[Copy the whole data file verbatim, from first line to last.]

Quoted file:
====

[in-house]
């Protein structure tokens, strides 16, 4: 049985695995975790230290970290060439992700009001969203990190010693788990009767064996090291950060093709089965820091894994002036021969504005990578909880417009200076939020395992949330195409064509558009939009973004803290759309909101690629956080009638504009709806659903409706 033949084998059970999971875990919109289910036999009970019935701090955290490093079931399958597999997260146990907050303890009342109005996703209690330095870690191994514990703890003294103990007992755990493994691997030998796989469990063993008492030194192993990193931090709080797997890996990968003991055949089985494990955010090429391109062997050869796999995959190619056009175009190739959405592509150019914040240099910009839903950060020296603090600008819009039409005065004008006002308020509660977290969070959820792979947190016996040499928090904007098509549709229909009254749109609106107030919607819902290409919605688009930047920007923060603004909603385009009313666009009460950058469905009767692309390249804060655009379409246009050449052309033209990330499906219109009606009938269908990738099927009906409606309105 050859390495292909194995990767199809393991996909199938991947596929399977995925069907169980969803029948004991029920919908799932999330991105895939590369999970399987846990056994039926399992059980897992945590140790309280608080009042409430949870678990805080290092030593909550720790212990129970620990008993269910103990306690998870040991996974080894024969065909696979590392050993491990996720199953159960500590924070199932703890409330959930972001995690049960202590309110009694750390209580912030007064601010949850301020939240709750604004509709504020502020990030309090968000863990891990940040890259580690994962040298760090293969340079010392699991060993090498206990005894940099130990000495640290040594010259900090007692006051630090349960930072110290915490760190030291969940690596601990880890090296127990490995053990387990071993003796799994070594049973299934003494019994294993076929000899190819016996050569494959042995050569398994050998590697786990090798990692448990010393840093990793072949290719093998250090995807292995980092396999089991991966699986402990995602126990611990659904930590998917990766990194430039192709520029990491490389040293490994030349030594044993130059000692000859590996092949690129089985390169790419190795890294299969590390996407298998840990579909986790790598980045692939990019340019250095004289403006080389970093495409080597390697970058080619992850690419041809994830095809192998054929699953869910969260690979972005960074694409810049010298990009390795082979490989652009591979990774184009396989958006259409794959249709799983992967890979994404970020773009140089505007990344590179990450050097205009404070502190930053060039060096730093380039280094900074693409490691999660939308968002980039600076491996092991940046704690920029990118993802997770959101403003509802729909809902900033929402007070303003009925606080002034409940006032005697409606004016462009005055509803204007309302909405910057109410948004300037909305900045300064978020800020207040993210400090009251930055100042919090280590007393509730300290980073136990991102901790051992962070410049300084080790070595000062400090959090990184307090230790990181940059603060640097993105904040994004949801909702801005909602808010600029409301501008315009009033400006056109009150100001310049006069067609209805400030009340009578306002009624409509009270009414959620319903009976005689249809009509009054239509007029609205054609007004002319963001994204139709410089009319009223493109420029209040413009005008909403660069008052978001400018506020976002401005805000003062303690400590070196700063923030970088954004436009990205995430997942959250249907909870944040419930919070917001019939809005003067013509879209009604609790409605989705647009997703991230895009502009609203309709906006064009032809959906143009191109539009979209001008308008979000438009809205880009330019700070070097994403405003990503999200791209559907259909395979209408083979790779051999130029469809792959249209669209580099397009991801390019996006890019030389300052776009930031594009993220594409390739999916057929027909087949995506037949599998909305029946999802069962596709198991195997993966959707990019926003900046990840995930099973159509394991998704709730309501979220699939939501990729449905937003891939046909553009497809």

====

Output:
[in-house]
């Protein structure tokens, strides 16, 4: 049985695995975790230290970290060439992700009001969203990190010693788990009767064996090291950060093709089965820091894994002036021969504005990578909880417009200076939020395992949330195409064509558009939009973004803290759309909101690629956080009638504009709806659903409706 033949084998059970999971875990919109289910036999009970019935701090955290490093079931399958597999997260146990907050303890009342109005996703209690330095870690191994514990703890003294103990007992755990493994691997030998796989469990063993008492030194192993990193931090709080797997890996990968003991055949089985494990955010090429391109062997050869796999995959190619056009175009190739959405592509150019914040240099910009839903950060020296603090600008819009039409005065004008006002308020509660977290969070959820792979947190016996040499928090904007098509549709229909009254749109609106107030919607819902290409919605688009930047920007923060603004909603385009009313666009009460950058469905009767692309390249804060655009379409246009050449052309033209990330499906219109009606009938269908990738099927009906409606309105 050859390495292909194995990767199809393991996909199938991947596929399977995925069907169980969803029948004991029920919908799932999330991105895939590369999970399987846990056994039926399992059980897992945590140790309280608080009042409430949870678990805080290092030593909550720790212990129970620990008993269910103990306690998870040991996974080894024969065909696979590392050993491990996720199953159960500590924070199932703890409330959930972001995690049960202590309110009694750390209580912030007064601010949850301020939240709750604004509709504020502020990030309090968000863990891990940040890259580690994962040298760090293969340079010392699991060993090498206990005894940099130990000495640290040594010259900090007692006051630090349960930072110290915490760190030291969940690596601990880890090296127990490995053990387990071993003796799994070594049973299934003494019994294993076929000899190819016996050569494959042995050569398994050998590697786990090798990692448990010393840093990793072949290719093998250090995807292995980092396999089991991966699986402990995602126990611990659904930590998917990766990194430039192709520029990491490389040293490994030349030594044993130059000692000859590996092949690129089985390169790419190795890294299969590390996407298998840990579909986790790598980045692939990019340019250095004289403006080389970093495409080597390697970058080619992850690419041809994830095809192998054929699953869910969260690979972005960074694409810049010298990009390795082979490989652009591979990774184009396989958006259409794959249709799983992967890979994404970020773009140089505007990344590179990450050097205009404070502190930053060039060096730093380039280094900074693409490691999660939308968002980039600076491996092991940046704690920029990118993802997770959101403003509802729909809902900033929402007070303003009925606080002034409940006032005697409606004016462009005055509803204007309302909405910057109410948004300037909305900045300064978020800020207040993210400090009251930055100042919090280590007393509730300290980073136990991102901790051992962070410049300084080790070595000062400090959090990184307090230790990181940059603060640097993105904040994004949801909702801005909602808010600029409301501008315009009033400006056109009150100001310049006069067609209805400030009340009578306002009624409509009270009414959620319903009976005689249809009509009054239509007029609205054609007004002319963001994204139709410089009319009223493109420029209040413009005008909403660069008052978001400018506020976002401005805000003062303690400590070196700063923030970088954004436009990205995430997942959250249907909870944040419930919070917001019939809005003067013509879209009604609790409605989705647009997703991230895009502009609203309709906006064009032809959906143009191109539009979209001008308008979000438009809205880009330019700070070097994403405003990503999200791209559907259909395979209408083979790779051999130029469809792959249209669209580099397009991801390019996006890019030389300052776009930031594009993220594409390739999916057929027909087949995506037949599998909305029946999802069962596709198991195997993966959707990019926003900046990840995930099973159509394991998704709730309501979220699939939501990729449905937003891939046909553009497809």